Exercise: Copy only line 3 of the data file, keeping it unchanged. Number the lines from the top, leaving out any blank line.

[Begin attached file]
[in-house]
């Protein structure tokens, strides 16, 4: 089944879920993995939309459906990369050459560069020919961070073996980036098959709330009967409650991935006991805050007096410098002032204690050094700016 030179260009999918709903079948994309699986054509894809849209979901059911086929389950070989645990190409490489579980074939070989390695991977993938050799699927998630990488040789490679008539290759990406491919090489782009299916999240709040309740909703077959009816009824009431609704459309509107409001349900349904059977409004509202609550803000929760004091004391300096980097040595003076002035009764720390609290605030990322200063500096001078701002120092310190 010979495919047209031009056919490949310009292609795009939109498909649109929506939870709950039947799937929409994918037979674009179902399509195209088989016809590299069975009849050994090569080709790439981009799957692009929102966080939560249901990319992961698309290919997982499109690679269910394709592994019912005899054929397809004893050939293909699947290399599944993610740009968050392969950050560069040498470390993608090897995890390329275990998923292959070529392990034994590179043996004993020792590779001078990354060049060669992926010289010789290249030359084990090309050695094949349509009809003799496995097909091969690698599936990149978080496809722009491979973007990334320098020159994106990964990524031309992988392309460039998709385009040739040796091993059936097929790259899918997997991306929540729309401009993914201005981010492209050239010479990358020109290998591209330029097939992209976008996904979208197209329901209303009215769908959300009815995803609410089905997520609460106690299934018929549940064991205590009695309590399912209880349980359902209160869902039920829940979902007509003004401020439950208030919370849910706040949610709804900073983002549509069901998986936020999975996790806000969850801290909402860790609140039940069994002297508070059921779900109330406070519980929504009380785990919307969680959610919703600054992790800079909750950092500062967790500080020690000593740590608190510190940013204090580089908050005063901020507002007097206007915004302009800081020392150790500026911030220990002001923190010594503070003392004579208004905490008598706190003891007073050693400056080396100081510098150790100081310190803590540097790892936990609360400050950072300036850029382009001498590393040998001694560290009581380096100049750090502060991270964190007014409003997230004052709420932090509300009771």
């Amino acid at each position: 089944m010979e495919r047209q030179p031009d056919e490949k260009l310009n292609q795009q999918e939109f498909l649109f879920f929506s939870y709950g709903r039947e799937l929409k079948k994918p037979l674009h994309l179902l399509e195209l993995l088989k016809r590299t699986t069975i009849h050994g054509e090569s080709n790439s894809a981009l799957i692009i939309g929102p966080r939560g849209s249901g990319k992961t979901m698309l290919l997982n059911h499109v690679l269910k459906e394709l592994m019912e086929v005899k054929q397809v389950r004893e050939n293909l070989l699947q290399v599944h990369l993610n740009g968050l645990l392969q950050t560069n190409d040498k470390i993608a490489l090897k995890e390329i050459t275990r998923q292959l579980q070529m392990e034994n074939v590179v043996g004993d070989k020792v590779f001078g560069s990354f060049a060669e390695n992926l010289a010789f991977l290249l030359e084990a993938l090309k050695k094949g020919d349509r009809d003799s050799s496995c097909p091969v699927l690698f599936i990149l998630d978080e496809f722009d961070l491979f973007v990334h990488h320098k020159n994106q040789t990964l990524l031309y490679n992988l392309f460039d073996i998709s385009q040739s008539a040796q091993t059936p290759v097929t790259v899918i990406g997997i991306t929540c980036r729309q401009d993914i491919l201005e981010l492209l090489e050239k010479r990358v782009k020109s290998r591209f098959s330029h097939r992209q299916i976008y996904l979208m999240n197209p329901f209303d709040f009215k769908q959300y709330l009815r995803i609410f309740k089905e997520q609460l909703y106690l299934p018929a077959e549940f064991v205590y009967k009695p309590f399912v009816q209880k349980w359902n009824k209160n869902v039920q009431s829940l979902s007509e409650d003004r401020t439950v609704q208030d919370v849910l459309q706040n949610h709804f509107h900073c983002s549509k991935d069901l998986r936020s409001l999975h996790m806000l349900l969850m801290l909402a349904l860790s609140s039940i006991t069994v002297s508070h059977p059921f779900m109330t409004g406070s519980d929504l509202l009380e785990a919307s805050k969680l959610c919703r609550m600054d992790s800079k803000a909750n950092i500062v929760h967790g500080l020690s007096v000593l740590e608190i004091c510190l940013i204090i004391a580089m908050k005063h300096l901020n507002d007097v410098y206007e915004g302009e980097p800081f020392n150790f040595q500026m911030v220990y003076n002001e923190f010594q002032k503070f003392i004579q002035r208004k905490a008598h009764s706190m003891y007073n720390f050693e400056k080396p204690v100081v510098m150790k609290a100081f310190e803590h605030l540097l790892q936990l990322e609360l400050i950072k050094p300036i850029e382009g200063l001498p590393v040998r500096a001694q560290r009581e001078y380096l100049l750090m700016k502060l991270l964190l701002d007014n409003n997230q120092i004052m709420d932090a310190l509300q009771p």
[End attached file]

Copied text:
């Amino acid at each position: 089944m010979e495919r047209q030179p031009d056919e490949k260009l310009n292609q795009q999918e939109f498909l649109f879920f929506s939870y709950g709903r039947e799937l929409k079948k994918p037979l674009h994309l179902l399509e195209l993995l088989k016809r590299t699986t069975i009849h050994g054509e090569s080709n790439s894809a981009l799957i692009i939309g929102p966080r939560g849209s249901g990319k992961t979901m698309l290919l997982n059911h499109v690679l269910k459906e394709l592994m019912e086929v005899k054929q397809v389950r004893e050939n293909l070989l699947q290399v599944h990369l993610n740009g968050l645990l392969q950050t560069n190409d040498k470390i993608a490489l090897k995890e390329i050459t275990r998923q292959l579980q070529m392990e034994n074939v590179v043996g004993d070989k020792v590779f001078g560069s990354f060049a060669e390695n992926l010289a010789f991977l290249l030359e084990a993938l090309k050695k094949g020919d349509r009809d003799s050799s496995c097909p091969v699927l690698f599936i990149l998630d978080e496809f722009d961070l491979f973007v990334h990488h320098k020159n994106q040789t990964l990524l031309y490679n992988l392309f460039d073996i998709s385009q040739s008539a040796q091993t059936p290759v097929t790259v899918i990406g997997i991306t929540c980036r729309q401009d993914i491919l201005e981010l492209l090489e050239k010479r990358v782009k020109s290998r591209f098959s330029h097939r992209q299916i976008y996904l979208m999240n197209p329901f209303d709040f009215k769908q959300y709330l009815r995803i609410f309740k089905e997520q609460l909703y106690l299934p018929a077959e549940f064991v205590y009967k009695p309590f399912v009816q209880k349980w359902n009824k209160n869902v039920q009431s829940l979902s007509e409650d003004r401020t439950v609704q208030d919370v849910l459309q706040n949610h709804f509107h900073c983002s549509k991935d069901l998986r936020s409001l999975h996790m806000l349900l969850m801290l909402a349904l860790s609140s039940i006991t069994v002297s508070h059977p059921f779900m109330t409004g406070s519980d929504l509202l009380e785990a919307s805050k969680l959610c919703r609550m600054d992790s800079k803000a909750n950092i500062v929760h967790g500080l020690s007096v000593l740590e608190i004091c510190l940013i204090i004391a580089m908050k005063h300096l901020n507002d007097v410098y206007e915004g302009e980097p800081f020392n150790f040595q500026m911030v220990y003076n002001e923190f010594q002032k503070f003392i004579q002035r208004k905490a008598h009764s706190m003891y007073n720390f050693e400056k080396p204690v100081v510098m150790k609290a100081f310190e803590h605030l540097l790892q936990l990322e609360l400050i950072k050094p300036i850029e382009g200063l001498p590393v040998r500096a001694q560290r009581e001078y380096l100049l750090m700016k502060l991270l964190l701002d007014n409003n997230q120092i004052m709420d932090a310190l509300q009771p």